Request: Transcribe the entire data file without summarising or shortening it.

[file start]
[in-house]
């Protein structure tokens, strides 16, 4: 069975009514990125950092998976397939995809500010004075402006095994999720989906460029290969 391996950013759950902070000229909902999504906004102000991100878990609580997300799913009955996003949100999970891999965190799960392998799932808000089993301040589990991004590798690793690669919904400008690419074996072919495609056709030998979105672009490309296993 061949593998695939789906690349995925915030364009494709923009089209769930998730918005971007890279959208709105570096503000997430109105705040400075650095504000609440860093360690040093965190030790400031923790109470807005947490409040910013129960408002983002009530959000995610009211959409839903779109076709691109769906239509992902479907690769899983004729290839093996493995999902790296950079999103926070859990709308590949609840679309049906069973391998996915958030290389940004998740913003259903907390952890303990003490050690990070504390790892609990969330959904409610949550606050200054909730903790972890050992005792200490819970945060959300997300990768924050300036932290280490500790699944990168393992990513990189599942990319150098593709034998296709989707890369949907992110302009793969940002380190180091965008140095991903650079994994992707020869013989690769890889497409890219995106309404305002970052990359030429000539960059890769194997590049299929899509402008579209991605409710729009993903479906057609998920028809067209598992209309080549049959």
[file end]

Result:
[in-house]
């Protein structure tokens, strides 16, 4: 069975009514990125950092998976397939995809500010004075402006095994999720989906460029290969 391996950013759950902070000229909902999504906004102000991100878990609580997300799913009955996003949100999970891999965190799960392998799932808000089993301040589990991004590798690793690669919904400008690419074996072919495609056709030998979105672009490309296993 061949593998695939789906690349995925915030364009494709923009089209769930998730918005971007890279959208709105570096503000997430109105705040400075650095504000609440860093360690040093965190030790400031923790109470807005947490409040910013129960408002983002009530959000995610009211959409839903779109076709691109769906239509992902479907690769899983004729290839093996493995999902790296950079999103926070859990709308590949609840679309049906069973391998996915958030290389940004998740913003259903907390952890303990003490050690990070504390790892609990969330959904409610949550606050200054909730903790972890050992005792200490819970945060959300997300990768924050300036932290280490500790699944990168393992990513990189599942990319150098593709034998296709989707890369949907992110302009793969940002380190180091965008140095991903650079994994992707020869013989690769890889497409890219995106309404305002970052990359030429000539960059890769194997590049299929899509402008579209991605409710729009993903479906057609998920028809067209598992209309080549049959």